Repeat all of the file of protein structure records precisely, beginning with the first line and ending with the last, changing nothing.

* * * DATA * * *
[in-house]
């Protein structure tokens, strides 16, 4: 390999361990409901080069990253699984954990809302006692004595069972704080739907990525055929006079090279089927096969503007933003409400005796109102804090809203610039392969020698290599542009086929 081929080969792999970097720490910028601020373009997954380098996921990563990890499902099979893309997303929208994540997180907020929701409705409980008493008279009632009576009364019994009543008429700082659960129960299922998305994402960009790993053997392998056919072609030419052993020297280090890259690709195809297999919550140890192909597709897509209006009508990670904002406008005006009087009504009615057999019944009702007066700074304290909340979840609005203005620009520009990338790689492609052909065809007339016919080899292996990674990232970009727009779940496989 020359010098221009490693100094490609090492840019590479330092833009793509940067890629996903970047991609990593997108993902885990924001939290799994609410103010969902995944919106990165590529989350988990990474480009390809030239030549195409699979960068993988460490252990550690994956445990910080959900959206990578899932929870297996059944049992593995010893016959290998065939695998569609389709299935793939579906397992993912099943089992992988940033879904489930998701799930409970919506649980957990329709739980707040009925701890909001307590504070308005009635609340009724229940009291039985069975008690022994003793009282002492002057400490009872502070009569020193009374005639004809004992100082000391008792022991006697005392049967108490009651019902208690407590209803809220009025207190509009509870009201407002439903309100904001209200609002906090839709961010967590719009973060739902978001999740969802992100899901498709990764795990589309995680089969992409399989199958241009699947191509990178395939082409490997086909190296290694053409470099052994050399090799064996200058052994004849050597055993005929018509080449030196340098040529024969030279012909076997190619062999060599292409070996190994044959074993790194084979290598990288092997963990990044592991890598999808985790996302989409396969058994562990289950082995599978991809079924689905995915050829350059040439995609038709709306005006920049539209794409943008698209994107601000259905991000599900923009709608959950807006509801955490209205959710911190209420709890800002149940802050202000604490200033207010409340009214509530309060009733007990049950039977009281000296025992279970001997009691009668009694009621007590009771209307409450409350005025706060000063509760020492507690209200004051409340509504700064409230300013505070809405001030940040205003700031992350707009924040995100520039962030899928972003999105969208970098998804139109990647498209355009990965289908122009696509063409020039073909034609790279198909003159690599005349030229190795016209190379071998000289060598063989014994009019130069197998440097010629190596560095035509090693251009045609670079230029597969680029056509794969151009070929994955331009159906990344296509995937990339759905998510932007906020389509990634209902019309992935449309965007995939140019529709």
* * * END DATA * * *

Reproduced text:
[in-house]
């Protein structure tokens, strides 16, 4: 390999361990409901080069990253699984954990809302006692004595069972704080739907990525055929006079090279089927096969503007933003409400005796109102804090809203610039392969020698290599542009086929 081929080969792999970097720490910028601020373009997954380098996921990563990890499902099979893309997303929208994540997180907020929701409705409980008493008279009632009576009364019994009543008429700082659960129960299922998305994402960009790993053997392998056919072609030419052993020297280090890259690709195809297999919550140890192909597709897509209006009508990670904002406008005006009087009504009615057999019944009702007066700074304290909340979840609005203005620009520009990338790689492609052909065809007339016919080899292996990674990232970009727009779940496989 020359010098221009490693100094490609090492840019590479330092833009793509940067890629996903970047991609990593997108993902885990924001939290799994609410103010969902995944919106990165590529989350988990990474480009390809030239030549195409699979960068993988460490252990550690994956445990910080959900959206990578899932929870297996059944049992593995010893016959290998065939695998569609389709299935793939579906397992993912099943089992992988940033879904489930998701799930409970919506649980957990329709739980707040009925701890909001307590504070308005009635609340009724229940009291039985069975008690022994003793009282002492002057400490009872502070009569020193009374005639004809004992100082000391008792022991006697005392049967108490009651019902208690407590209803809220009025207190509009509870009201407002439903309100904001209200609002906090839709961010967590719009973060739902978001999740969802992100899901498709990764795990589309995680089969992409399989199958241009699947191509990178395939082409490997086909190296290694053409470099052994050399090799064996200058052994004849050597055993005929018509080449030196340098040529024969030279012909076997190619062999060599292409070996190994044959074993790194084979290598990288092997963990990044592991890598999808985790996302989409396969058994562990289950082995599978991809079924689905995915050829350059040439995609038709709306005006920049539209794409943008698209994107601000259905991000599900923009709608959950807006509801955490209205959710911190209420709890800002149940802050202000604490200033207010409340009214509530309060009733007990049950039977009281000296025992279970001997009691009668009694009621007590009771209307409450409350005025706060000063509760020492507690209200004051409340509504700064409230300013505070809405001030940040205003700031992350707009924040995100520039962030899928972003999105969208970098998804139109990647498209355009990965289908122009696509063409020039073909034609790279198909003159690599005349030229190795016209190379071998000289060598063989014994009019130069197998440097010629190596560095035509090693251009045609670079230029597969680029056509794969151009070929994955331009159906990344296509995937990339759905998510932007906020389509990634209902019309992935449309965007995939140019529709």